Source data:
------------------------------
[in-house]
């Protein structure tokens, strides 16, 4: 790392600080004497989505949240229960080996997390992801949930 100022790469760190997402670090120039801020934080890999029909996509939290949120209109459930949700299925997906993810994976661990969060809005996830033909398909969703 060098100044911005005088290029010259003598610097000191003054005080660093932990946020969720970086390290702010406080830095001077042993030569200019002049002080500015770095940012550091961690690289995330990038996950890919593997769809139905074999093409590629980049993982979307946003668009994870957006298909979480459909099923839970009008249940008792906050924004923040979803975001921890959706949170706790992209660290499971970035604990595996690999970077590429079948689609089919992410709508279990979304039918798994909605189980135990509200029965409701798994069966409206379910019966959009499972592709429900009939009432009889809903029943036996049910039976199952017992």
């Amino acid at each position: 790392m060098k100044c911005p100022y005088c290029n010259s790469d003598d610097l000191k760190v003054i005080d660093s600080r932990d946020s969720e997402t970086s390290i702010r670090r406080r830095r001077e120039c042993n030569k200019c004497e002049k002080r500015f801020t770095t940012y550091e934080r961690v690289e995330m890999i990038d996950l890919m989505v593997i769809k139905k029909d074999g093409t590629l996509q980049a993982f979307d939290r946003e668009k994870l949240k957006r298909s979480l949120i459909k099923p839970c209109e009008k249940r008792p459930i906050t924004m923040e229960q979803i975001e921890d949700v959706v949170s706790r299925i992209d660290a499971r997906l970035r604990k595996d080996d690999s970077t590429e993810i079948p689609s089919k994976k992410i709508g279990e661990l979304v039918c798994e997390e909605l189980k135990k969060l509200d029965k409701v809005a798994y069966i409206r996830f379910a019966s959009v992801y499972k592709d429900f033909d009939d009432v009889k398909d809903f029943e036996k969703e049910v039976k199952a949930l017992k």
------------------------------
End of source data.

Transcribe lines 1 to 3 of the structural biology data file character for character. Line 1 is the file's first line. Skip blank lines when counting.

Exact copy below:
[in-house]
């Protein structure tokens, strides 16, 4: 790392600080004497989505949240229960080996997390992801949930 100022790469760190997402670090120039801020934080890999029909996509939290949120209109459930949700299925997906993810994976661990969060809005996830033909398909969703 060098100044911005005088290029010259003598610097000191003054005080660093932990946020969720970086390290702010406080830095001077042993030569200019002049002080500015770095940012550091961690690289995330990038996950890919593997769809139905074999093409590629980049993982979307946003668009994870957006298909979480459909099923839970009008249940008792906050924004923040979803975001921890959706949170706790992209660290499971970035604990595996690999970077590429079948689609089919992410709508279990979304039918798994909605189980135990509200029965409701798994069966409206379910019966959009499972592709429900009939009432009889809903029943036996049910039976199952017992």
């Amino acid at each position: 790392m060098k100044c911005p100022y005088c290029n010259s790469d003598d610097l000191k760190v003054i005080d660093s600080r932990d946020s969720e997402t970086s390290i702010r670090r406080r830095r001077e120039c042993n030569k200019c004497e002049k002080r500015f801020t770095t940012y550091e934080r961690v690289e995330m890999i990038d996950l890919m989505v593997i769809k139905k029909d074999g093409t590629l996509q980049a993982f979307d939290r946003e668009k994870l949240k957006r298909s979480l949120i459909k099923p839970c209109e009008k249940r008792p459930i906050t924004m923040e229960q979803i975001e921890d949700v959706v949170s706790r299925i992209d660290a499971r997906l970035r604990k595996d080996d690999s970077t590429e993810i079948p689609s089919k994976k992410i709508g279990e661990l979304v039918c798994e997390e909605l189980k135990k969060l509200d029965k409701v809005a798994y069966i409206r996830f379910a019966s959009v992801y499972k592709d429900f033909d009939d009432v009889k398909d809903f029943e036996k969703e049910v039976k199952a949930l017992k």